Of all the great hypermodern chess founders, perhaps the most interesting is Richard Reti. Although born a Hungarian in 1889, he later was deemed a Czechoslovakian after World War I when they moved the country boundaries around. But he always felt himself to be Viennese, since he went to college in Vienna. So he was a 3-country man.
The four famous hypermodern chess founders are Breyer, Reti, Niemzowitch, and Tartakower.
Reti was both a mathematician and a chess player. He once explained that mathematics was of a purely speculative character, while the over the board struggle in chess, where he could force his opponent to acknowledge the truth of his chess ideas, was more alive. This is what makes him most interesting.
In his early years, 1907-1911, he was a good but not great player. It was in 1918 that he burst on to the international scene. In 1918, he won at Kaschau, with Vidmar, Breyer, Asztalos, Havasi and Mieses in that tournament. He shared 1st prize at Budapest in the same year, was 1st at Rotterdam, Amsterdam in 1919 and Vienna in 1920, and above all, he won 1st prize at the great international tournament of Gothenburg in 1920.
Reti then spent the time to write Die neun Ideen im Schachspiel. A year later, an English edition appeared called Modern Ideas In Chess, which all chess players own today.
In 1922 he returned to active international play and was equal 1st at Teplitz-Schonau; in 1923 he was twice 2nd at two important tournaments --- at Mahrisch-Ostrau and Vienna.
When 1924 came around, the great World Champion Jose Capablanca hadn't lost a single game in ten years!! In the great 1924 New York tournament, where Capablanca, Dr. Lasker (the eventual winner), and Dr. Alekhine took part, it was Reti that drew first blood against Capablanca, in A Game That Went Around The World. Reti was the first person that beat Capablanca in 10 years!! Later in the tournament, totally shaken and obviously feeling mortal, Capablanca lost to the great Dr. Lasker.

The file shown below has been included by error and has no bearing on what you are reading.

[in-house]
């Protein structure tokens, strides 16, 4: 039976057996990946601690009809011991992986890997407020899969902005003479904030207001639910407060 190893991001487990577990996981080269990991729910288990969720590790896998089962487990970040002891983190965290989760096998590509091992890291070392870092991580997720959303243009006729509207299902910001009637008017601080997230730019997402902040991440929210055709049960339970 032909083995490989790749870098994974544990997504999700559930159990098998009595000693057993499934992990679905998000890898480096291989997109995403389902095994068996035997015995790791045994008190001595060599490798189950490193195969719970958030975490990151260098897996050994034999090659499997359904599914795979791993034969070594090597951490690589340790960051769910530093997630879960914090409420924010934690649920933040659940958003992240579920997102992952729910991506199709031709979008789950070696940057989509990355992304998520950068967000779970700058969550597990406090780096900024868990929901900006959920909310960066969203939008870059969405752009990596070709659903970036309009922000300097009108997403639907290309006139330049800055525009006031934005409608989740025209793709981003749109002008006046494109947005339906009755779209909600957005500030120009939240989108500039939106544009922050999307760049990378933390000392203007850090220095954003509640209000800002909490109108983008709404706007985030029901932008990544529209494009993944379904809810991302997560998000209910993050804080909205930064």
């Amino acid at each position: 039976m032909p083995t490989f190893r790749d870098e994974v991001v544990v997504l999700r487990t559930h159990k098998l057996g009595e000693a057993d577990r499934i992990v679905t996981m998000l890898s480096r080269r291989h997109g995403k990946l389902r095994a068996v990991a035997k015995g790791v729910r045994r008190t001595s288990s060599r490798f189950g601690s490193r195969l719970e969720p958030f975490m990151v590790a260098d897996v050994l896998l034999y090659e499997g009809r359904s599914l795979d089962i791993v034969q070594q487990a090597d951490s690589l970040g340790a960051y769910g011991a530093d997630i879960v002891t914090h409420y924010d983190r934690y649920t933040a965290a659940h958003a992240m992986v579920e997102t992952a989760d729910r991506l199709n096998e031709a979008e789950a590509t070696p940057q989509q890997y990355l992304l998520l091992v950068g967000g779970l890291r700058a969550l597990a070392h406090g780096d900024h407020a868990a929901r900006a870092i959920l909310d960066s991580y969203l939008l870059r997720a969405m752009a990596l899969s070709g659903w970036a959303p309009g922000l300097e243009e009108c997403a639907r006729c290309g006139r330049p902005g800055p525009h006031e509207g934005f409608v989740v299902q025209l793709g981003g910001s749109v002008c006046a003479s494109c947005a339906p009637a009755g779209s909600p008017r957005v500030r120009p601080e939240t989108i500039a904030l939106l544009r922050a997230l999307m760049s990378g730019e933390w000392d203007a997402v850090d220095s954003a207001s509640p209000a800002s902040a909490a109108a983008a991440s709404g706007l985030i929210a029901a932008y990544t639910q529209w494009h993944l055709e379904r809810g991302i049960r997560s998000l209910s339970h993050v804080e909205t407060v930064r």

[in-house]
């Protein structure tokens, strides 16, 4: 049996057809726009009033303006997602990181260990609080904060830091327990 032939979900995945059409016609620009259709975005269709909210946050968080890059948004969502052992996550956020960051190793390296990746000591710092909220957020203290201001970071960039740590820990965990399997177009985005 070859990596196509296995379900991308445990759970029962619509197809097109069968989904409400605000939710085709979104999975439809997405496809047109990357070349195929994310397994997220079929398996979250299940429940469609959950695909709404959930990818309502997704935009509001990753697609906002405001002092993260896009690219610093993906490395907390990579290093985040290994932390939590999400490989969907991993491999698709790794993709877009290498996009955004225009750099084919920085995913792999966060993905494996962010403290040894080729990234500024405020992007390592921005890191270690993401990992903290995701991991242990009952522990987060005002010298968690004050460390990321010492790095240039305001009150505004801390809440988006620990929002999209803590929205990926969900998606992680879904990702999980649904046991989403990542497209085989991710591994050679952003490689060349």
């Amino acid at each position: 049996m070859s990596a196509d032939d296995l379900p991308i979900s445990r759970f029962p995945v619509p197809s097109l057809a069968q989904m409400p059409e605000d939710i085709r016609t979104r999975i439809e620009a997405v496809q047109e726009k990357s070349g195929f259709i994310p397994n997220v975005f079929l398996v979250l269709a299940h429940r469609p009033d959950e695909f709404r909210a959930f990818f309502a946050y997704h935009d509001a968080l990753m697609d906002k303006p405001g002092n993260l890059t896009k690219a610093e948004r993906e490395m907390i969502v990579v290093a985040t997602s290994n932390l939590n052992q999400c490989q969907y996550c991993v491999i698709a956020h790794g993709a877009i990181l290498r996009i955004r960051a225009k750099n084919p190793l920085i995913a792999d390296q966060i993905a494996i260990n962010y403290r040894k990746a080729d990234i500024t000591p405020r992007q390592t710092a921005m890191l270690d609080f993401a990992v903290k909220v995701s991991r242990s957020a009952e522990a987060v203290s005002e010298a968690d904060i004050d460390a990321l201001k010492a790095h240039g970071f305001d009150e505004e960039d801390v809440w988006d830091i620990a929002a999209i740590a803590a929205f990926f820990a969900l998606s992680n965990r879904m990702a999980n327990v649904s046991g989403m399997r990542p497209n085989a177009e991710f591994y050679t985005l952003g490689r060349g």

After this tournament, Reti went to South America and set a World Blindfold Exhibition record of 29 games. He won 20 and lost only 2 (drawing 7). Reti was a great blindfold player, and so was Dr. Alekhine (whose record he broke that day). Dr. Tartakower relates an amusing incident with reference to this: at London, 1922, Dr. Alekhine and Reti were indulging in some blindfold analysis and had apparently come to a full stop of disagreement on a position. Whereupon the great Alekhine said: "Since we are, of course, the two best blindfold players in the world, I think it would be better if we had recourse to a chessboard and men".
Reti didn't play too well for a few years, but he came back to be a great star in 1927. He was 2nd at Bad Homburg and he scored well in the International Team Tournament that year on top board for Czechoslovakia.
In 1928 he obtained 1st's at Vienna and Giessen, and equal 1st at Brno, and a 2nd at Dortmund. Clearly, he was world class.
His last tournament was in January 1929 in Stockholm, Sweden. He came in 1st against Lundin, Stoltz and Stahlberg.
After his great masterpiece, Masters of the Chess Board was prepared for publishing, he died of scarlet fever on June 6th, 1929 in Prague, at the age of forty.
obituary of him in L'Echiquier for 1929 said: "Perhaps his strength
did not reside so much in the discovery of a new move or of a tactical
finesse hitherto unknown as in a new strategy. Very frequently and only
after a few moves, I would find myself settling down against him with
a lost position without knowing exactly how it could possibly have happened".